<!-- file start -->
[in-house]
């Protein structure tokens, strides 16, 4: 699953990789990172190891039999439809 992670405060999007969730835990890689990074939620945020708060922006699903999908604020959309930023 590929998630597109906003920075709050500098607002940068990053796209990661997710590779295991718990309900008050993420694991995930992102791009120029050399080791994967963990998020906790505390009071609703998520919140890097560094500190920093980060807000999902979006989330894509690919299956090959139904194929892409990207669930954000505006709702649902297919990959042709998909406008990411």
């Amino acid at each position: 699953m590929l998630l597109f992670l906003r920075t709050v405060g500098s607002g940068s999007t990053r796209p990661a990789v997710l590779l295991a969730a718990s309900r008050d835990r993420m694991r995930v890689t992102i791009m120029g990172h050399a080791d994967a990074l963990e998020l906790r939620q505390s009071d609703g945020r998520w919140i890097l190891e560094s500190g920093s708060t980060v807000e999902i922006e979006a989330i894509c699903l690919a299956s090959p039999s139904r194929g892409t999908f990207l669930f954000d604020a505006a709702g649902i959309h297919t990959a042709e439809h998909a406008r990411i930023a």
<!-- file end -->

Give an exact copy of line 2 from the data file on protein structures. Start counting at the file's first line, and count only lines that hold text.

């Protein structure tokens, strides 16, 4: 699953990789990172190891039999439809 992670405060999007969730835990890689990074939620945020708060922006699903999908604020959309930023 590929998630597109906003920075709050500098607002940068990053796209990661997710590779295991718990309900008050993420694991995930992102791009120029050399080791994967963990998020906790505390009071609703998520919140890097560094500190920093980060807000999902979006989330894509690919299956090959139904194929892409990207669930954000505006709702649902297919990959042709998909406008990411």